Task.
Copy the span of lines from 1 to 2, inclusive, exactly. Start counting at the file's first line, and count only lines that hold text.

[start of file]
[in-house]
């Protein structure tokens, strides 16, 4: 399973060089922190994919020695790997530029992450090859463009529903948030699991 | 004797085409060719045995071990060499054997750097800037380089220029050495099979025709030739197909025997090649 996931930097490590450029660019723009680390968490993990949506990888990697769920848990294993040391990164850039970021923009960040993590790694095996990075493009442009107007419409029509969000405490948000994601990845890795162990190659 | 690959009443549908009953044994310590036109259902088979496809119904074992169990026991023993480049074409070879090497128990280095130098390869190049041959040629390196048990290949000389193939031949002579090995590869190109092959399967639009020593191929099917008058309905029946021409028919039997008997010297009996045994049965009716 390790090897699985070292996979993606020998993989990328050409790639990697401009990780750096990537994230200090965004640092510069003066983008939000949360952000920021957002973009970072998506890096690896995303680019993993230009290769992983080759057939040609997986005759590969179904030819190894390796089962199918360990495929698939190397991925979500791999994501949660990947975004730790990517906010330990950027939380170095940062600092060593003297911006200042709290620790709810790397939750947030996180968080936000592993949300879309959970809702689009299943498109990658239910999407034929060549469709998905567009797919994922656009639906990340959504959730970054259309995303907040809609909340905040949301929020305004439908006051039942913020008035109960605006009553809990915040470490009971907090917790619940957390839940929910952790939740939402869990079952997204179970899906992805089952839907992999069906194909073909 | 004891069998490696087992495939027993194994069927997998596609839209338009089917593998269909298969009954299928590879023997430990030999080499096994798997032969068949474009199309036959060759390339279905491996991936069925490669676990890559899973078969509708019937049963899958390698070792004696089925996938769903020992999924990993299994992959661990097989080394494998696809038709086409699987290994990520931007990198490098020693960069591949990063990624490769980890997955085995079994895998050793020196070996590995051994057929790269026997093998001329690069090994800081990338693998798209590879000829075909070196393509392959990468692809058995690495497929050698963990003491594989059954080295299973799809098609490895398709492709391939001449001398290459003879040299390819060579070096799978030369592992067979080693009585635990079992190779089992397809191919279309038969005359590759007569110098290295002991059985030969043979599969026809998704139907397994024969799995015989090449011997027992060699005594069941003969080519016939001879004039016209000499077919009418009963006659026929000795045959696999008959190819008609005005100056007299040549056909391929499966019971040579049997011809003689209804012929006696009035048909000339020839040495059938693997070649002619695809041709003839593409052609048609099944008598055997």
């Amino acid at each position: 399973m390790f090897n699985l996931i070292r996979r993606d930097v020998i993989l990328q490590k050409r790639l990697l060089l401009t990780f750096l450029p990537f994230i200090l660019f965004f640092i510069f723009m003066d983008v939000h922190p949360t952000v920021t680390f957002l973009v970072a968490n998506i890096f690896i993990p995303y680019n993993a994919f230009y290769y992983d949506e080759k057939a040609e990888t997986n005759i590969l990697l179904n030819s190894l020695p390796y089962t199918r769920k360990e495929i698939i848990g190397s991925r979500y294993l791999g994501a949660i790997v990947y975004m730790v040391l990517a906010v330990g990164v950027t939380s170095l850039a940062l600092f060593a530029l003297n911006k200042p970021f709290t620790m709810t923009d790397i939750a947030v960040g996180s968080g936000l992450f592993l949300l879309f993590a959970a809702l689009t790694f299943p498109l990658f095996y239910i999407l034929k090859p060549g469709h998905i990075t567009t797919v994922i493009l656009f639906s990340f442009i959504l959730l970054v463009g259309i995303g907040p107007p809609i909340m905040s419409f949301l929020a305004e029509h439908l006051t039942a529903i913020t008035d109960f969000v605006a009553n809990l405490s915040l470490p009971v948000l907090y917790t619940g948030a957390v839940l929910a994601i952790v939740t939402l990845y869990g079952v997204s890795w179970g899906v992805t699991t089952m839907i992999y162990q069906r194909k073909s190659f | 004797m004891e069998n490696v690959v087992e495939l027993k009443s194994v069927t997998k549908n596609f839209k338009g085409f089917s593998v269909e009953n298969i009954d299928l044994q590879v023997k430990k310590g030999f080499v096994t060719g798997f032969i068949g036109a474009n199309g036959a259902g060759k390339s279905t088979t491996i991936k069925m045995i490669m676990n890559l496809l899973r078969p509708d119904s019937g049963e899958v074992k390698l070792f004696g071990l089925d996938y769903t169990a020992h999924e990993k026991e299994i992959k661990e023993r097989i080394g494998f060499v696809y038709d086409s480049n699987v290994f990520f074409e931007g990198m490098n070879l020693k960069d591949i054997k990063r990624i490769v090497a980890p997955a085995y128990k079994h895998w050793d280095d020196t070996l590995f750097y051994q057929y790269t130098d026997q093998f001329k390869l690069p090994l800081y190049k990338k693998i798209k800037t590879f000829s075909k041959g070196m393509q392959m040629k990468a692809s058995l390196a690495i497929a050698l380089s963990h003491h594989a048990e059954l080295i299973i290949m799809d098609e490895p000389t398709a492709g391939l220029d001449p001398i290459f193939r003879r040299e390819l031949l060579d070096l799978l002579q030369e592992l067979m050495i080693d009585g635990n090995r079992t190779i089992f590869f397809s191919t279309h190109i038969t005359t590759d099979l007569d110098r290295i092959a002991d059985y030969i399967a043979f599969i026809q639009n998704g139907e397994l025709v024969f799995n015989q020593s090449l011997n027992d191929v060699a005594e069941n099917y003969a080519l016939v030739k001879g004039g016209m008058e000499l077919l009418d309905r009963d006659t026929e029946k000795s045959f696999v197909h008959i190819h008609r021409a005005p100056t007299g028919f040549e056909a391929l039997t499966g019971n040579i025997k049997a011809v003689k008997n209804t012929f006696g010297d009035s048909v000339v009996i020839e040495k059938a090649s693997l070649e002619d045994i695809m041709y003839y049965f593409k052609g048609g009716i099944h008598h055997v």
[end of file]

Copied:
[in-house]
């Protein structure tokens, strides 16, 4: 399973060089922190994919020695790997530029992450090859463009529903948030699991 | 004797085409060719045995071990060499054997750097800037380089220029050495099979025709030739197909025997090649 996931930097490590450029660019723009680390968490993990949506990888990697769920848990294993040391990164850039970021923009960040993590790694095996990075493009442009107007419409029509969000405490948000994601990845890795162990190659 | 690959009443549908009953044994310590036109259902088979496809119904074992169990026991023993480049074409070879090497128990280095130098390869190049041959040629390196048990290949000389193939031949002579090995590869190109092959399967639009020593191929099917008058309905029946021409028919039997008997010297009996045994049965009716 390790090897699985070292996979993606020998993989990328050409790639990697401009990780750096990537994230200090965004640092510069003066983008939000949360952000920021957002973009970072998506890096690896995303680019993993230009290769992983080759057939040609997986005759590969179904030819190894390796089962199918360990495929698939190397991925979500791999994501949660990947975004730790990517906010330990950027939380170095940062600092060593003297911006200042709290620790709810790397939750947030996180968080936000592993949300879309959970809702689009299943498109990658239910999407034929060549469709998905567009797919994922656009639906990340959504959730970054259309995303907040809609909340905040949301929020305004439908006051039942913020008035109960605006009553809990915040470490009971907090917790619940957390839940929910952790939740939402869990079952997204179970899906992805089952839907992999069906194909073909 | 004891069998490696087992495939027993194994069927997998596609839209338009089917593998269909298969009954299928590879023997430990030999080499096994798997032969068949474009199309036959060759390339279905491996991936069925490669676990890559899973078969509708019937049963899958390698070792004696089925996938769903020992999924990993299994992959661990097989080394494998696809038709086409699987290994990520931007990198490098020693960069591949990063990624490769980890997955085995079994895998050793020196070996590995051994057929790269026997093998001329690069090994800081990338693998798209590879000829075909070196393509392959990468692809058995690495497929050698963990003491594989059954080295299973799809098609490895398709492709391939001449001398290459003879040299390819060579070096799978030369592992067979080693009585635990079992190779089992397809191919279309038969005359590759007569110098290295002991059985030969043979599969026809998704139907397994024969799995015989090449011997027992060699005594069941003969080519016939001879004039016209000499077919009418009963006659026929000795045959696999008959190819008609005005100056007299040549056909391929499966019971040579049997011809003689209804012929006696009035048909000339020839040495059938693997070649002619695809041709003839593409052609048609099944008598055997």